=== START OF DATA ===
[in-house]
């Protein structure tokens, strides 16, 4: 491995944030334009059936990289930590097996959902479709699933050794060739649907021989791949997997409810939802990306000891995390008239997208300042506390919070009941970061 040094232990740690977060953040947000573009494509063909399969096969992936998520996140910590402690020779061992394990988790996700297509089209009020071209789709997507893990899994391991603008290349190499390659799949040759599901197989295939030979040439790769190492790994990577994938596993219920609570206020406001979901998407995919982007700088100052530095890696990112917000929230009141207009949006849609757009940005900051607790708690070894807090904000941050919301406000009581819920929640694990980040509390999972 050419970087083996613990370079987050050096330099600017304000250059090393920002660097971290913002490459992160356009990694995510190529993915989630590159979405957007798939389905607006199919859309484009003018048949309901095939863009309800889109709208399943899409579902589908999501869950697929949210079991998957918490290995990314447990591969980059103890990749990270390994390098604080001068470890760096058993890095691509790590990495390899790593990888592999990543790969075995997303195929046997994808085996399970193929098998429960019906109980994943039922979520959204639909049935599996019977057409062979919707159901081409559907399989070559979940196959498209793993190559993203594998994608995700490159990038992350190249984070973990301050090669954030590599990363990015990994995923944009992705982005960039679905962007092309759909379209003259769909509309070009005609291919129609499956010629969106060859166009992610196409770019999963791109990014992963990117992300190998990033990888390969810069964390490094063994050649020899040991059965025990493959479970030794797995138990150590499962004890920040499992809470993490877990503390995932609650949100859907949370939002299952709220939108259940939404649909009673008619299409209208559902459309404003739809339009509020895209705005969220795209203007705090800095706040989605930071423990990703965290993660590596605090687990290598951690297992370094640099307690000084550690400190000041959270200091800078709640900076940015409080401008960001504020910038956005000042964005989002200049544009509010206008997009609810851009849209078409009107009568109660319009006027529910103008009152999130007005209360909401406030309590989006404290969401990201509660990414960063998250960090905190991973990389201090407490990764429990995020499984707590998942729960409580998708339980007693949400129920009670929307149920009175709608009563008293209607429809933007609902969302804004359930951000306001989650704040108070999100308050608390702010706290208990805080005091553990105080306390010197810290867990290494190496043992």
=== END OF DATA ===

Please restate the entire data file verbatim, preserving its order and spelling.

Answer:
[in-house]
């Protein structure tokens, strides 16, 4: 491995944030334009059936990289930590097996959902479709699933050794060739649907021989791949997997409810939802990306000891995390008239997208300042506390919070009941970061 040094232990740690977060953040947000573009494509063909399969096969992936998520996140910590402690020779061992394990988790996700297509089209009020071209789709997507893990899994391991603008290349190499390659799949040759599901197989295939030979040439790769190492790994990577994938596993219920609570206020406001979901998407995919982007700088100052530095890696990112917000929230009141207009949006849609757009940005900051607790708690070894807090904000941050919301406000009581819920929640694990980040509390999972 050419970087083996613990370079987050050096330099600017304000250059090393920002660097971290913002490459992160356009990694995510190529993915989630590159979405957007798939389905607006199919859309484009003018048949309901095939863009309800889109709208399943899409579902589908999501869950697929949210079991998957918490290995990314447990591969980059103890990749990270390994390098604080001068470890760096058993890095691509790590990495390899790593990888592999990543790969075995997303195929046997994808085996399970193929098998429960019906109980994943039922979520959204639909049935599996019977057409062979919707159901081409559907399989070559979940196959498209793993190559993203594998994608995700490159990038992350190249984070973990301050090669954030590599990363990015990994995923944009992705982005960039679905962007092309759909379209003259769909509309070009005609291919129609499956010629969106060859166009992610196409770019999963791109990014992963990117992300190998990033990888390969810069964390490094063994050649020899040991059965025990493959479970030794797995138990150590499962004890920040499992809470993490877990503390995932609650949100859907949370939002299952709220939108259940939404649909009673008619299409209208559902459309404003739809339009509020895209705005969220795209203007705090800095706040989605930071423990990703965290993660590596605090687990290598951690297992370094640099307690000084550690400190000041959270200091800078709640900076940015409080401008960001504020910038956005000042964005989002200049544009509010206008997009609810851009849209078409009107009568109660319009006027529910103008009152999130007005209360909401406030309590989006404290969401990201509660990414960063998250960090905190991973990389201090407490990764429990995020499984707590998942729960409580998708339980007693949400129920009670929307149920009175709608009563008293209607429809933007609902969302804004359930951000306001989650704040108070999100308050608390702010706290208990805080005091553990105080306390010197810290867990290494190496043992």